In their innovative Sunroom Project Space installations, Brooklyn-based artists Reade Bryan and Lauren Carly Shaw encourage visitors to Wave Hill
s Glyndor Gallery to contemplate the impactwhether emotional or ecologicalof our physical surroundings, considering aspects of human psychology, domestic space and nature as they investigate Wave Hills own connection to history and the natural world.
Working from iconic building materials sourced from nature, such as plywood, flooring and sheetrock, Reade Bryan seeks to complicate the traditional binary between industrial and organic materials. His sculptural work mimics the appearance of such processes as erosion, tectonic movement and tree ring growth, lacing organic and manmade processes together to point to the relationship between them. In the Sunroom space, Bryan further investigates the apparent boundary between the natural landscape and the built environment, paying close attention to Wave Hills relationship to its natural surroundings. His sculptural installation, Inhabited, comprises a variety of sheet materials laminated, cut and stacked in such a way that they appear to be flowing into the space from the windows, or stretching, as might a canyon, from floor to ceiling. Bryan received a BFA from Parsons The New School for Design. He has had solo exhibitions at Signal Gallery, PACS Gallery and Brooklyn Fire Proof, all in Brooklyn, NY, and he participated in the Bronx Museum of the Arts Artist in the Marketplace (AIM) program in 2013.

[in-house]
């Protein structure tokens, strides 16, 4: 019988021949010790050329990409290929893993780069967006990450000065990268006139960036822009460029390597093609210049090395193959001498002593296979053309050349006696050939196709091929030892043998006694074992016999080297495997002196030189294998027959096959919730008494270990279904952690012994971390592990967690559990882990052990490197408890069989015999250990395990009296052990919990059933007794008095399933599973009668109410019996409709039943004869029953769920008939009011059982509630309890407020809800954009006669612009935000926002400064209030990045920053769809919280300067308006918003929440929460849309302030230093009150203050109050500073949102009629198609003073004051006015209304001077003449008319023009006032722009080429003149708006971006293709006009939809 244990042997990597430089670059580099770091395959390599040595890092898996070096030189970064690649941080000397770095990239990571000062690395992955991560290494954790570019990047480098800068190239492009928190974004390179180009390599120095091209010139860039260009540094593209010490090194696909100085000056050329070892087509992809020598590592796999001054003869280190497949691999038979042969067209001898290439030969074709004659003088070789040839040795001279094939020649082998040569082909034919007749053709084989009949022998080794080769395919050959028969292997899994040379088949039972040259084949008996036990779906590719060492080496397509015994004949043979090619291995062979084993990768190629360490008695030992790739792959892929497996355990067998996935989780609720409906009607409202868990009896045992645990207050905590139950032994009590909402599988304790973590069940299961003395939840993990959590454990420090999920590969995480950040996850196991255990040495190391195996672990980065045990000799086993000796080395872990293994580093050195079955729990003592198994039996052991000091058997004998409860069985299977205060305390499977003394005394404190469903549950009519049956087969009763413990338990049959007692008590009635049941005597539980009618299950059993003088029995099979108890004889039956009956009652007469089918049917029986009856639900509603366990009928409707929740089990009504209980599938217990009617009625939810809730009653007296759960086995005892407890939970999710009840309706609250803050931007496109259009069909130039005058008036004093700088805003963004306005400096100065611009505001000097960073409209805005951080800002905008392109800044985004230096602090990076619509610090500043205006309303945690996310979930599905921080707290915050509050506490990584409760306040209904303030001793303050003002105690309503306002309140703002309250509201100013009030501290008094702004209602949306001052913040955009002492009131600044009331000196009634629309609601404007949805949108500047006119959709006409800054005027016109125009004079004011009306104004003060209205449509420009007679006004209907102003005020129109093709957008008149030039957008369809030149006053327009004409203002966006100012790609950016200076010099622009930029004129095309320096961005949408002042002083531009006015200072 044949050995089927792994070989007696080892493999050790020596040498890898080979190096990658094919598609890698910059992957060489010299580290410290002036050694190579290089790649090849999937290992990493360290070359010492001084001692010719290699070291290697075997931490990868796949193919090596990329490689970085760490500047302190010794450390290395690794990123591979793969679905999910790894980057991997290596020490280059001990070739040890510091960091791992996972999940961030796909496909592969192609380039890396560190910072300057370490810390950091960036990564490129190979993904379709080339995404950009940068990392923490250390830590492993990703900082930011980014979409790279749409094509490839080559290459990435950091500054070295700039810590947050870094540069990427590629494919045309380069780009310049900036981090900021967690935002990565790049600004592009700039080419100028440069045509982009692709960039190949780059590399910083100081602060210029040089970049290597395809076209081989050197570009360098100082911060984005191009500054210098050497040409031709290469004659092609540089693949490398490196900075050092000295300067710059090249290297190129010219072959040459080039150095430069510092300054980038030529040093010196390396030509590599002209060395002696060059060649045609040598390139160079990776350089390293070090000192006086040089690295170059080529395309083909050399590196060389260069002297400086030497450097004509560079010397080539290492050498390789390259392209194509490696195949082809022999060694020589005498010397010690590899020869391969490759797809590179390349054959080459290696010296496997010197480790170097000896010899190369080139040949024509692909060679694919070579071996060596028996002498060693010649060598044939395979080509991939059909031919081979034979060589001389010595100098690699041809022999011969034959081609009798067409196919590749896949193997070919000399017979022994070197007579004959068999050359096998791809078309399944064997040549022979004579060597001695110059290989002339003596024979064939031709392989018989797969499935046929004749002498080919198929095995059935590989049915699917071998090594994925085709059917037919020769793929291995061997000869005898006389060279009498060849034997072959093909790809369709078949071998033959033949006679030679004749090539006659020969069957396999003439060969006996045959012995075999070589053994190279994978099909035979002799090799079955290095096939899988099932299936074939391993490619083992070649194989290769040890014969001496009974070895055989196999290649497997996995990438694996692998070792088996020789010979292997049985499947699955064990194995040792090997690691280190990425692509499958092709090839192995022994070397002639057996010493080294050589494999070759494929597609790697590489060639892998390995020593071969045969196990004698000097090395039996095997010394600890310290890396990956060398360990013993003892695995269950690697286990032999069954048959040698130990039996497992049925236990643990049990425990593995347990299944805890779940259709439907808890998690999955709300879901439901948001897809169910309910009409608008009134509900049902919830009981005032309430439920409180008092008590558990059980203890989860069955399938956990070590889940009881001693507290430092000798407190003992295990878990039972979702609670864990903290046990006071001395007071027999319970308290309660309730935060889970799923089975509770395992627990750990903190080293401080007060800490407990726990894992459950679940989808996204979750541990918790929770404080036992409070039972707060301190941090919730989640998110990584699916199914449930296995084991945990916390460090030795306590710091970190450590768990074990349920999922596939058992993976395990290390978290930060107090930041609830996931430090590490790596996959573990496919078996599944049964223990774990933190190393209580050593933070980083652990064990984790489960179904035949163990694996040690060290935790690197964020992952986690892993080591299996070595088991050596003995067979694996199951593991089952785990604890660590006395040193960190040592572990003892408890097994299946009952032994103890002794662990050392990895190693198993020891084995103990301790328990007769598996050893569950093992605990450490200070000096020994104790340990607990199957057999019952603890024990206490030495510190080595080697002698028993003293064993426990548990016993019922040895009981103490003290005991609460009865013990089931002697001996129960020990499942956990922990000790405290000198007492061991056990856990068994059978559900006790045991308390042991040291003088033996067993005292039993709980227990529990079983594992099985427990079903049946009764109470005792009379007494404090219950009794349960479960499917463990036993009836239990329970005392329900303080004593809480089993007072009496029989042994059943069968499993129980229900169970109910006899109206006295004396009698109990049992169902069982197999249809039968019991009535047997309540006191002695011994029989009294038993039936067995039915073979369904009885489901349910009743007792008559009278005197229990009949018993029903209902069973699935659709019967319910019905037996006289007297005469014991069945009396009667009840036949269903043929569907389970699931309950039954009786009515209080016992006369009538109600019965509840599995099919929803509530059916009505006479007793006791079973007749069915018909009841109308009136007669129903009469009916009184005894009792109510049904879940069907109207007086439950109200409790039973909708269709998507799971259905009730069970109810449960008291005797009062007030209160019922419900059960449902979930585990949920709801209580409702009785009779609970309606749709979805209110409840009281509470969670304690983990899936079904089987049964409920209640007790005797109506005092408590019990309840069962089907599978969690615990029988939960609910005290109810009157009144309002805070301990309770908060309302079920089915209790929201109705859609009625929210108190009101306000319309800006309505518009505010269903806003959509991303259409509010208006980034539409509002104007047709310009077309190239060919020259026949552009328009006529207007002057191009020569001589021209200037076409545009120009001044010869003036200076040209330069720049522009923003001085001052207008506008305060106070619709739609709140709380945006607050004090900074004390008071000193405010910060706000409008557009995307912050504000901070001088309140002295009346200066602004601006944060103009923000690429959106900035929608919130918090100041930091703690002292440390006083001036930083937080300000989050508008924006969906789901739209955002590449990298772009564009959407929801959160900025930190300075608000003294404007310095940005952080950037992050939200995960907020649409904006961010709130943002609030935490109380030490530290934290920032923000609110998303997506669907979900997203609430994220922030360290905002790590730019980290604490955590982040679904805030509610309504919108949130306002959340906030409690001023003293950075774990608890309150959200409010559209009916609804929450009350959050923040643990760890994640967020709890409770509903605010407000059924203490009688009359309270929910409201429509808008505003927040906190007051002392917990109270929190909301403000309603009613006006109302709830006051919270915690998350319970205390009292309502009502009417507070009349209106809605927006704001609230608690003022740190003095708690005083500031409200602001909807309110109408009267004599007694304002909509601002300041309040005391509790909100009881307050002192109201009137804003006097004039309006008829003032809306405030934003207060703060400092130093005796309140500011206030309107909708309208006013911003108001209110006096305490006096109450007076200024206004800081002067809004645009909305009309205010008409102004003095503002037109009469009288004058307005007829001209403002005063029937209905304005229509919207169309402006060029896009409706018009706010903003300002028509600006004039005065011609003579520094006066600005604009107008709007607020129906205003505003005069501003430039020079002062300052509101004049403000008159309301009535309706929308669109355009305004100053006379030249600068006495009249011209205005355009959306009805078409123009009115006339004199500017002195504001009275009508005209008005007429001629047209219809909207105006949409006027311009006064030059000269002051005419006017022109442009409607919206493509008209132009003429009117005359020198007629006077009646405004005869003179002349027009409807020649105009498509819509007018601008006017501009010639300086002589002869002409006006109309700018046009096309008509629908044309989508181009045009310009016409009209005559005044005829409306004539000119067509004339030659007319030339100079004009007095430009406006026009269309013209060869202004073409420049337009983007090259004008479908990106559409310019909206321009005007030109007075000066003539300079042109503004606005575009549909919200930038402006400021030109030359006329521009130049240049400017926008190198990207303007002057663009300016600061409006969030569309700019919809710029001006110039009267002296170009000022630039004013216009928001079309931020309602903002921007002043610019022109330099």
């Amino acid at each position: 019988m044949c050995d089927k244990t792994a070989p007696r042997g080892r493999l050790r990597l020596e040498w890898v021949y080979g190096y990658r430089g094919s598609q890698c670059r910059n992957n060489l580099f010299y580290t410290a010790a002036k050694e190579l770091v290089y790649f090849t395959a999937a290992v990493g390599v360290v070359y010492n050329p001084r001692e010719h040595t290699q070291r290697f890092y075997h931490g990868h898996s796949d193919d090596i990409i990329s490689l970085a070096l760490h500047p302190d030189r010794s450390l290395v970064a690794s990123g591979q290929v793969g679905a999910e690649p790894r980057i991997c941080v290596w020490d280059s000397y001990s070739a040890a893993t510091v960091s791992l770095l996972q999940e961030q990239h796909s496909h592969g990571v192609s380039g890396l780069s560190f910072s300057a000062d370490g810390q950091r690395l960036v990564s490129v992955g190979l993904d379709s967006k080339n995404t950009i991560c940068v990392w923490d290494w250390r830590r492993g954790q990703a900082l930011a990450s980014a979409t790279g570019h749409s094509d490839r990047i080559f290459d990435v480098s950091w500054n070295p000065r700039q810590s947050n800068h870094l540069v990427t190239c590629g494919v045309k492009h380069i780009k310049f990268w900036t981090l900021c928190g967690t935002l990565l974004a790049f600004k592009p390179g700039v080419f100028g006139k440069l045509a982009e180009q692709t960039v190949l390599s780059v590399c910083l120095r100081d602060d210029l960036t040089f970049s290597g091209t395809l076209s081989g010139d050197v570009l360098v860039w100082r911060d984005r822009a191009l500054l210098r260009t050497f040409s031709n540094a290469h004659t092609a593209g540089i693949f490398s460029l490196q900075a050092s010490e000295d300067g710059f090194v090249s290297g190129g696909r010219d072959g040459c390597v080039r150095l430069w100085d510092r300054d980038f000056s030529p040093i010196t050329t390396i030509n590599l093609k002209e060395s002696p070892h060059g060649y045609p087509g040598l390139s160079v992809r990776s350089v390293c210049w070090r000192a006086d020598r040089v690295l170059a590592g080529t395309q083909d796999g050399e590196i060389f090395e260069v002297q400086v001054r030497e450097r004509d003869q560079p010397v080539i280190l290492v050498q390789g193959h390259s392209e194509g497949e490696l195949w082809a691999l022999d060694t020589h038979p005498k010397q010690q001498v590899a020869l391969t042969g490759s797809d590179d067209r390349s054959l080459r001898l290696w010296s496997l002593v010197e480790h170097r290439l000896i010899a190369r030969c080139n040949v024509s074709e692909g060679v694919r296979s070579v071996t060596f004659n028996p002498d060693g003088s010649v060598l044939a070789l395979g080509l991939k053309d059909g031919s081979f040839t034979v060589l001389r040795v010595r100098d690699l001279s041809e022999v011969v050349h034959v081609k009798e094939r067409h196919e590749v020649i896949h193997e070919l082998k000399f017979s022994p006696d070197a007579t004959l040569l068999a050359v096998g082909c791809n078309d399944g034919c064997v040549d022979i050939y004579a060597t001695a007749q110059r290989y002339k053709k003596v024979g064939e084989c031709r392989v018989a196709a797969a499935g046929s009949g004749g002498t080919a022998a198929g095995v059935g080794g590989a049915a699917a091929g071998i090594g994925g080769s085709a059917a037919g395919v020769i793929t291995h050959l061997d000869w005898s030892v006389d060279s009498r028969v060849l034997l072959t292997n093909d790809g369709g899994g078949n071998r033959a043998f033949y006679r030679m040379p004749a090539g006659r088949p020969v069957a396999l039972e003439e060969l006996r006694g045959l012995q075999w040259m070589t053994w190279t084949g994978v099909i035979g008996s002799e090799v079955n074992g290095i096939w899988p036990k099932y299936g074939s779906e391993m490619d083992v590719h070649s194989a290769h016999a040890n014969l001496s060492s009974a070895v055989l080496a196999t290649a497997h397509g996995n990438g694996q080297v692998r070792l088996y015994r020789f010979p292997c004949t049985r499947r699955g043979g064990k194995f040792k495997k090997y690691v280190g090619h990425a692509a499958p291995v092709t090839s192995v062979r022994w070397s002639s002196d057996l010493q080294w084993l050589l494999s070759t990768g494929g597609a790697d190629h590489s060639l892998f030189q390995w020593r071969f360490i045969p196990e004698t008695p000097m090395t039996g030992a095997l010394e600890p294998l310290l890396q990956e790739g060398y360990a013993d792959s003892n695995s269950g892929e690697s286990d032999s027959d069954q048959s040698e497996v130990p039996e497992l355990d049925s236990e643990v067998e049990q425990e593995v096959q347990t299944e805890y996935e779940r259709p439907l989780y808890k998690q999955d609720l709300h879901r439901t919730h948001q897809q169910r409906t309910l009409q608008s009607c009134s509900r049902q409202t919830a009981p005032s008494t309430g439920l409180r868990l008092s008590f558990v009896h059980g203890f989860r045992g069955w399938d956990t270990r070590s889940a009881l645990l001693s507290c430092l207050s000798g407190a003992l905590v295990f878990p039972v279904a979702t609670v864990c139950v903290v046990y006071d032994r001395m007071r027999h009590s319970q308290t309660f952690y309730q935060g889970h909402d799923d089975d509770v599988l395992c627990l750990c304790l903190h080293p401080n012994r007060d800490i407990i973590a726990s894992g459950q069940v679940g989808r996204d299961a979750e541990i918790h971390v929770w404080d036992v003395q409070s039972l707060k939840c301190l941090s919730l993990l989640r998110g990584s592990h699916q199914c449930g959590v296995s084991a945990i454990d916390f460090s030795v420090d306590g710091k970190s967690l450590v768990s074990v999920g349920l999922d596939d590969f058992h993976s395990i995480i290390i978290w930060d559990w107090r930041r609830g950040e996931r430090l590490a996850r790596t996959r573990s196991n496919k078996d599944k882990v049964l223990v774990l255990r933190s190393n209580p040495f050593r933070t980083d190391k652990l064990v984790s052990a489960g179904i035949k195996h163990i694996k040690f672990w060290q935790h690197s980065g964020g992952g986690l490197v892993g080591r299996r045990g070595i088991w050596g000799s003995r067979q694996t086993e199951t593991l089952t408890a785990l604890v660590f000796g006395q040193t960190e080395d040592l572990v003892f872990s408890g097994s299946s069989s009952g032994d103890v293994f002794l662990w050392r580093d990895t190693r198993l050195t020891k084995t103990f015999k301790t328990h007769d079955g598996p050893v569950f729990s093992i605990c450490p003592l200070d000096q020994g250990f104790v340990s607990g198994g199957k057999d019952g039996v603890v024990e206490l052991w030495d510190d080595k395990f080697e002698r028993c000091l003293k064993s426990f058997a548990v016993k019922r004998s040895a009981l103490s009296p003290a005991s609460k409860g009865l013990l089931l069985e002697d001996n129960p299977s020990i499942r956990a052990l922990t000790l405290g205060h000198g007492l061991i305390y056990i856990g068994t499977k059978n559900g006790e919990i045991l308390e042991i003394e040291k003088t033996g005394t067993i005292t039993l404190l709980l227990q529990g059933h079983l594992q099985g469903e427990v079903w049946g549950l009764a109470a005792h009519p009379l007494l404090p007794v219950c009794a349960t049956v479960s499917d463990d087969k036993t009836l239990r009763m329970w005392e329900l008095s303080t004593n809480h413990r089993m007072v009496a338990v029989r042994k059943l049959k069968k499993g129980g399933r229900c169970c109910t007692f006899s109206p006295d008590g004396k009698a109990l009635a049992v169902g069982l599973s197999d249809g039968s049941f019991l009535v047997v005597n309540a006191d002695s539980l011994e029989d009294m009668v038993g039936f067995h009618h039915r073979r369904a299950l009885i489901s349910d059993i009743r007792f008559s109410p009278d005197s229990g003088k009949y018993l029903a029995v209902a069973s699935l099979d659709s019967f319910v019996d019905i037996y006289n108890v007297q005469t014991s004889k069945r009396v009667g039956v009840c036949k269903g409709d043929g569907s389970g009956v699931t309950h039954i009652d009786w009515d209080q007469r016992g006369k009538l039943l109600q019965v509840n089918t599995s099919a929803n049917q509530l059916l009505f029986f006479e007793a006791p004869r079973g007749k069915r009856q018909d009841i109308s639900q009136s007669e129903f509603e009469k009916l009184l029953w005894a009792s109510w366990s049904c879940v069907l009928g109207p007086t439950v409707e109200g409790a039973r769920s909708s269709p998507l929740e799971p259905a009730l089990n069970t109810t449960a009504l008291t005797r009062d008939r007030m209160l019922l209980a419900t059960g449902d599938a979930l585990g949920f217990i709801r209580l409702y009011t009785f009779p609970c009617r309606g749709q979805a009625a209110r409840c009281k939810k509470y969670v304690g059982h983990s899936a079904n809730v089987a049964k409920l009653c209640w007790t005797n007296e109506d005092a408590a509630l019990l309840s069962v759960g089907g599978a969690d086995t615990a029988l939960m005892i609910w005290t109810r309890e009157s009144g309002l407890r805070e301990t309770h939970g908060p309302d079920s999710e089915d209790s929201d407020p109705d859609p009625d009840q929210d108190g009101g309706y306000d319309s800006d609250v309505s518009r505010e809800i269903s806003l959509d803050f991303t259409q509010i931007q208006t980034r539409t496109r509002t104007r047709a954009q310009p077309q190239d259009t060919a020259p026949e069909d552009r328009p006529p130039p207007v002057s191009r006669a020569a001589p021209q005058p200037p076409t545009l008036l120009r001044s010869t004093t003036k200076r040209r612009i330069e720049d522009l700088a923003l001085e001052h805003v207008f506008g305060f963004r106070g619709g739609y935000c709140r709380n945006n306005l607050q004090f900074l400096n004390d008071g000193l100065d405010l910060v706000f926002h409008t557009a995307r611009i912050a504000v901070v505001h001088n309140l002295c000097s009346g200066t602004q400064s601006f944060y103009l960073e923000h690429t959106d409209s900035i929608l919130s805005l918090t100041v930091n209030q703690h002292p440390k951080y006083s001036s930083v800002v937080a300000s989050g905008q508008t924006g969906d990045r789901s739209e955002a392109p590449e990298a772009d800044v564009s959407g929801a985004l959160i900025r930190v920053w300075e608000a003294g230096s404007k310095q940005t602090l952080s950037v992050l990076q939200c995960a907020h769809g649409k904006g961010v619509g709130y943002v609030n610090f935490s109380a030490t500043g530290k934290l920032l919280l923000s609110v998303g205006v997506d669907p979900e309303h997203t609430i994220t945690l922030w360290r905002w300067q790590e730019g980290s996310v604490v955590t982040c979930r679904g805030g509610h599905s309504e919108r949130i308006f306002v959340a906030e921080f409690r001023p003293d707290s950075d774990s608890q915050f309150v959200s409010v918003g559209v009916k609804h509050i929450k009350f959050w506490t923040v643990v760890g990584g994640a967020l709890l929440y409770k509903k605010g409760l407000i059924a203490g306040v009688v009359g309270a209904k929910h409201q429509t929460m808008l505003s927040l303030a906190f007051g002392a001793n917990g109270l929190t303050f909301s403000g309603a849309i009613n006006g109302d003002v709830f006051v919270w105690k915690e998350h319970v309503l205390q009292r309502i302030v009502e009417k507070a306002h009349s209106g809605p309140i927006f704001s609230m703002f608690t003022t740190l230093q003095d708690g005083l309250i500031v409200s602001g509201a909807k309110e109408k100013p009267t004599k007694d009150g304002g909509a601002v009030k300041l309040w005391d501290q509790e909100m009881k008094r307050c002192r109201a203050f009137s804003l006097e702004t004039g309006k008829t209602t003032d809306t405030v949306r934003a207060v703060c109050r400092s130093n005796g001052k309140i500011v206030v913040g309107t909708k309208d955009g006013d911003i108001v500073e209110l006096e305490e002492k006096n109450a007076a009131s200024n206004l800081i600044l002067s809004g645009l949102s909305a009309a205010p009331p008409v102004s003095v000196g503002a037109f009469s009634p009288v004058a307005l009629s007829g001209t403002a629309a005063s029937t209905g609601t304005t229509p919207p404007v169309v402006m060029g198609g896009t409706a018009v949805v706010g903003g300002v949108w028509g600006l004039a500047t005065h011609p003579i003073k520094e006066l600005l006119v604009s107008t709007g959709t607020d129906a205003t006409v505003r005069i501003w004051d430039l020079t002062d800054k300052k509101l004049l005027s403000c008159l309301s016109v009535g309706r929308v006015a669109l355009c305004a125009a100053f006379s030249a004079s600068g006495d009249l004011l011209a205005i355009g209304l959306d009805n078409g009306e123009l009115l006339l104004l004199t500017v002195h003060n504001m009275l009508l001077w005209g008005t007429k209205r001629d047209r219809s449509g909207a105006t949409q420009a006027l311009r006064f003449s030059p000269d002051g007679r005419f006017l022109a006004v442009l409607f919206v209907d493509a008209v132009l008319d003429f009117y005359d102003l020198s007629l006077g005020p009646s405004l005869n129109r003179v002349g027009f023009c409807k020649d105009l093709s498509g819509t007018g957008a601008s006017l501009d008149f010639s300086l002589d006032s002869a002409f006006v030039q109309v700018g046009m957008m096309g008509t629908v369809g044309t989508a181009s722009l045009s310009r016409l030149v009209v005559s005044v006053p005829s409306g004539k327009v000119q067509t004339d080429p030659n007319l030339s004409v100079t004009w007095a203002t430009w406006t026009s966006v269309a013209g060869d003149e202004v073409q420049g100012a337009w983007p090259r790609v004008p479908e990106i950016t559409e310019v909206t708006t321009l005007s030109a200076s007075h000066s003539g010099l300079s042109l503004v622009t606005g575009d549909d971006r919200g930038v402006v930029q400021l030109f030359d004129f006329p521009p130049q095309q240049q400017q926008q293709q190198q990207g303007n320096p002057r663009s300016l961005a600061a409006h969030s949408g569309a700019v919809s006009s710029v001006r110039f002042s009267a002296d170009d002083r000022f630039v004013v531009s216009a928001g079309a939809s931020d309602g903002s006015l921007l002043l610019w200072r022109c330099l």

Lauren Carly Shaw draws inspiration from the human figure and how it relates to its environments, both natural and built, as well as how emotion is made manifest through form. For the Sunroom, she creates a site-specific installation, titled Riven, based on the short story The Yellow Wall-paper (1892), by Charlotte Perkins Gilman, which chronicles the effect of forced confinement on a womans mental health. Set in the late 19th century, the story describes the central characters descent into madness. Beginning to imagine women moving within the rooms yellow wallpaper, she ultimately believes herself to be one of them. Shaw transforms the gallery space into the storys setting, installing two-dimensional elements, three- dimensional sculptures of the woman and the figures she imagines, and an animated component, all combining to create an immersive aesthetic and psychological experience of the protagonists confusion between her own body and the domestic space around her. The installation actively blurs the line between interiority and exteriority, inviting viewers to explore the fragmentation of the human form and psyche in a rich, deeply emotional way. Shaw received a BFA in sculpture from the School of Visual Arts. Her first solo exhibition, Twice Removed, was shown at the Active Space in Brooklyn, NY, in 2013. She has participated in residencies at the Vermont Studio Center, Johnson, VT; Starry Night, Truth or Consequences, NM; and Metafora Contemporary International Workshop, Barcelona, Spain.